Looking ahead

Every day we use 21st-century appliances and machines in our homes and offices — yet we still rely on 19th-century power generation methods and infrastructure to run them.

Many WA rural communities are separated by considerable distances. Supplying them with energy via long wires from a central source is expensive, inefficient, and susceptible to damage and breakdowns. Much of the South West Integrated System (SWIS, or "the grid") is 50 years old or more, requiring constant maintenance and replacement at an ever-increasing cost.

The future lies in Distributed Generation (DG) using Smart Grid technology, based on renewable resources: where carbon-free energy is generated in or close to the communities that consume it, doing away with costly transmission and distribution infrastructure, and employing intelligent, automated distribution and management systems. For more about these technologies, go to the Links and Community Energy pages.

Wind energy is ideally suited to DG — it consumes nothing, creates no waste or pollution, has a small footprint and low carbon debt, won’t run out, and in many places is already cheaper than energy derived from fossil fuels.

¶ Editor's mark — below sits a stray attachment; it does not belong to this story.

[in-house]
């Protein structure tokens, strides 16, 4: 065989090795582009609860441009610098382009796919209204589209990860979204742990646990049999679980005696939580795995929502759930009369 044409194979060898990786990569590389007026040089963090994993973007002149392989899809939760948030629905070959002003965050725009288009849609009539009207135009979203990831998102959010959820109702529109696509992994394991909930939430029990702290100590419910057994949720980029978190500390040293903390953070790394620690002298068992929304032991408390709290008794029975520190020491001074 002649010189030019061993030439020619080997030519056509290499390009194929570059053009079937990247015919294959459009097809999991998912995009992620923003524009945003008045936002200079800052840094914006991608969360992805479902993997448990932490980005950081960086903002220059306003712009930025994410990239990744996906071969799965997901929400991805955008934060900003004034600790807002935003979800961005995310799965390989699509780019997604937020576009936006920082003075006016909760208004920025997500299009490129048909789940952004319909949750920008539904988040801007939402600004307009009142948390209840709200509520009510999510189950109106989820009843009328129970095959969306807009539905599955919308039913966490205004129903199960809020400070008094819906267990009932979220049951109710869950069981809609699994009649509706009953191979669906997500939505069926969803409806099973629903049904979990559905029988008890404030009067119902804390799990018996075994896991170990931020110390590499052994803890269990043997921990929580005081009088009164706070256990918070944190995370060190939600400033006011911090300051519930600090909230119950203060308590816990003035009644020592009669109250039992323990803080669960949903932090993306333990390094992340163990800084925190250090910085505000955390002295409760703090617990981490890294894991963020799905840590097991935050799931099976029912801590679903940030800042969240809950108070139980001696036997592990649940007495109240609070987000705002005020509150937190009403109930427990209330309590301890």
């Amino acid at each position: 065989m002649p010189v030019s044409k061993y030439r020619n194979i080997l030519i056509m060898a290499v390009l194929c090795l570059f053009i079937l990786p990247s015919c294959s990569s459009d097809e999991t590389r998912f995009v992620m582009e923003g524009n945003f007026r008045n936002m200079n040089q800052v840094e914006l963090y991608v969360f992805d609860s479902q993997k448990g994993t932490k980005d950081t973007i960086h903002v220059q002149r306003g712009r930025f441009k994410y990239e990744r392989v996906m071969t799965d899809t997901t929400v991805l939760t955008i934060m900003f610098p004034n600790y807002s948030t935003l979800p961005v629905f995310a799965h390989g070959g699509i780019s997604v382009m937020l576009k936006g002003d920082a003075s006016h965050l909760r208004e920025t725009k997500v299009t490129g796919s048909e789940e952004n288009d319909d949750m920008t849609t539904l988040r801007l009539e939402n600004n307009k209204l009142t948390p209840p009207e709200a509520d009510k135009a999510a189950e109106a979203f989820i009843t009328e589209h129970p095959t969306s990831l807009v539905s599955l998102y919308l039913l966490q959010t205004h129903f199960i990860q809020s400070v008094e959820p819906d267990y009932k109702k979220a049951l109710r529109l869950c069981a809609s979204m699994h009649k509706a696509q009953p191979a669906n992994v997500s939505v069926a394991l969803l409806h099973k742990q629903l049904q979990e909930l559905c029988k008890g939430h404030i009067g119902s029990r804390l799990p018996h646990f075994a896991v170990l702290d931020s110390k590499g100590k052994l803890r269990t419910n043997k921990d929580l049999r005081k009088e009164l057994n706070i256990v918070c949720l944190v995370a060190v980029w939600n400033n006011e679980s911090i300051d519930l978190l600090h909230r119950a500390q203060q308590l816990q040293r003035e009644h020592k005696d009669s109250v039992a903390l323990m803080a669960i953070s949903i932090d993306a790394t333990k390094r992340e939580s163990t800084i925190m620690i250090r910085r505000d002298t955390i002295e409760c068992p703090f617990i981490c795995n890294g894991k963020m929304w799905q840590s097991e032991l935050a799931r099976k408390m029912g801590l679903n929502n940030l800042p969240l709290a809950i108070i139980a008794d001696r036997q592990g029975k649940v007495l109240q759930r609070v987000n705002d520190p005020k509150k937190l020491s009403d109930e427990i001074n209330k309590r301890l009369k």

The company proposes to erect another one or two turbines, plus battery storage/backup, as soon as economic, legislative and contractual conditions allow. The key objective is to increase output to meet total local annual demand of 14 GWh a year. This will also

The country of Denmark is less than 1% the size of Western Australia*, but has more than twice the population. It generates 30% of its power from wind, compared with less than 2% in WA††.

*     43,000 km² vs 2.5 million km²
     5.5 million v 2.4 million
††  ±400MW out of 18,000MW generated (2012)